But Hogan has not filmed an ad for the tourism commission in more than two years. Hogan, who was unavailable for comment, stated recently that he did not want to appear in any more advertisements. But Baker at the tourism commission says his group continues to have "ongoing discussions" with Hogan's representatives.

No matter what anyone says, the image that was created still works - even for non-Aussie products. A year-old wine cooler, Matilda Bay, has used Hogan-like characters in several commercials. And with good reason.

Early on, Miller Brewing Co., which makes Matilda Bay, was considering a theme that had nothing to do with Australia. In fact, it ran ads in the Atlanta and Kansas City areas that positioned Matilda Bay as more of a tropical wine cooler. The ads showed scenes of exotic dancers with flowers in their hair. At the same time, however, ads in the Denver and San Diego markets pictured Hogan-like characters tossing boomerangs while enjoying the beverage. "The focus groups all told us, hands down, they liked the Crocodile Dundee look," said Beverly Jurkowski, public relations manager for Matilda Bay.

As for the name Matilda Bay, well, that's another story. You won't find a Matilda Bay in Australia. The name was concocted simply to sound Australian. Of course, if the American public tires of the Australian imagery, the company is prepared to quickly change the scenery. "I suppose," said Jurkowski, "if we wanted, there could be a place called Matilda Bay off the coast of Africa or Mexico."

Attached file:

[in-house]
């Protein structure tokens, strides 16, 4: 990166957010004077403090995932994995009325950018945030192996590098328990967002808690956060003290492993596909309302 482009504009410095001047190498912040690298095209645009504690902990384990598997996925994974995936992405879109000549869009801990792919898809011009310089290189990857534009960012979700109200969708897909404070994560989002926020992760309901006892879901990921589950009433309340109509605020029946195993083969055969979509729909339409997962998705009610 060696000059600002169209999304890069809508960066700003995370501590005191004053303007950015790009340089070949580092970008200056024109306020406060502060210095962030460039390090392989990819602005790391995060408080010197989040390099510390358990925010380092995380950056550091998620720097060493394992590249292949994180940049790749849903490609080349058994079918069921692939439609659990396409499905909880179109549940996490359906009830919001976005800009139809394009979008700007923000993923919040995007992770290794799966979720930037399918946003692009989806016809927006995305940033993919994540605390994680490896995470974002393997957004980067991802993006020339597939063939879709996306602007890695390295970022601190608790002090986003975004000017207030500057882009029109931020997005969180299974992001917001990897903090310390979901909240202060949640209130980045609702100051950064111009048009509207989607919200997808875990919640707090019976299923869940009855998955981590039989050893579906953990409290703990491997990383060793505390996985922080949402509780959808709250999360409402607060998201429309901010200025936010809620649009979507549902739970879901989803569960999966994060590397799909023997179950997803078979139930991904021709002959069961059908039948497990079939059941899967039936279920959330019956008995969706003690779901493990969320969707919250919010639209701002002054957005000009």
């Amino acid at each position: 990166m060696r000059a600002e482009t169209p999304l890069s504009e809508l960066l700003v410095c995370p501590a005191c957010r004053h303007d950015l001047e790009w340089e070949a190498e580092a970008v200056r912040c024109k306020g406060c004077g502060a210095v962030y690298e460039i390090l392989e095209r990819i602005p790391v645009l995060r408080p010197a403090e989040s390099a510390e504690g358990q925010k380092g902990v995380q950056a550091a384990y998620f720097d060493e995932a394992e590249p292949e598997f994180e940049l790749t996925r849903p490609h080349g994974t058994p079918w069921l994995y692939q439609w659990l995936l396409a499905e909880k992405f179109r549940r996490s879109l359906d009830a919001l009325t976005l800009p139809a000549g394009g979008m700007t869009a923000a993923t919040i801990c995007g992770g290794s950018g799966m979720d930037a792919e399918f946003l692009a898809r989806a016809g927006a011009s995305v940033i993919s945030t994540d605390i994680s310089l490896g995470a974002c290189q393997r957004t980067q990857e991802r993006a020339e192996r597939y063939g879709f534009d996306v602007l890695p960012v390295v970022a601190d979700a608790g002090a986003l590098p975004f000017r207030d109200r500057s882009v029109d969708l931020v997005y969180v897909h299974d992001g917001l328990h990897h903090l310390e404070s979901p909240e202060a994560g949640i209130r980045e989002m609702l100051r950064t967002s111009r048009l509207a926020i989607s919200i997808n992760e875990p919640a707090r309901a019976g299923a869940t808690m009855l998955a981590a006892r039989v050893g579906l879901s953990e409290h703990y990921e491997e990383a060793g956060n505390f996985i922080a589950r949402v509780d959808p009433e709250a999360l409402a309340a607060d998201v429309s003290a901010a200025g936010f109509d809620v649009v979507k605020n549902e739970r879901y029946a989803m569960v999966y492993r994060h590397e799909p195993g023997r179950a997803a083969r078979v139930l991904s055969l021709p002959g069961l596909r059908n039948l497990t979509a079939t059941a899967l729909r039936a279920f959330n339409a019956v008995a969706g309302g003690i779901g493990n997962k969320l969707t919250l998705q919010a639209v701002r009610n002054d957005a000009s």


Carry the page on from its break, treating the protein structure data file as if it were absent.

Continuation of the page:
Several advertisers whose products have Aussie theme-lines have considered going beyond the stereotypes. But their own research keeps convincing them not to. The makers of Wallaroo almost settled on the name Kookaburra Springs. A kookaburra is a colorful Australian bird. "But we discovered it didn't say Australian to anybody but Australians," said Flocken.

Likewise, since it began using the koala beer as its symbol 26 years ago, Qantas Airlines has considered other ad images. "Sure, we've had executives who have asked if he is still the best vehicle for us," said Michael Henderson, manager of advertising. "But our research keeps proving to us that the koala is locked-in as our presenter."

A kindergarten teacher recently confirmed this in a letter to Quantas. The teacher said she showed a picture of a koala bear to her class and asked them to identify it. Said one little boy, "That's a Qantas."

Reported by the S.L. Convention and Visitors Bureau

Dates Group Facility Projected

attendance

July 20-30 National Association of Legal Secretaries Red Lion 400

July 24-28 U. of U. Dept. of Computer Science Snowbird 300

July 25-28 Western Dairymen's Association Little America 37

July 25-29 Novell Inc. Snowbird 100

July 26-29 Utah State Bar Association Doubletree 25

July 26-29 Veteran's Administration Snowbird 30

July 26-30 American Contract Bridge Grand Nationals Doubletree 450

July 27-28 Hercules Aerospace Company Hilton 25

July 27-29 LDS Hospital Deseret Foundation Snowbird 60

July 27-29 HGM Laser Surgery University Park 35

July 28-29 School Administrators Conference Snowbird 80

July 28-30 U. of U. Dept. of Computer Science Snowbird 30

July 28-31 Association of Operating Room Nurses Snowbird 150

July 28-Aug7 American Contract Bridge League S.L. hotels 2,118

July 28-Aug7 U.S. Olympic Gymnastics Trials Little America 407

July 29-31 Callister, Duncan & Nebeker Snowbird 100

July 30-31 Oceanside Productions Doubletree 30

Total projected attendance 4,824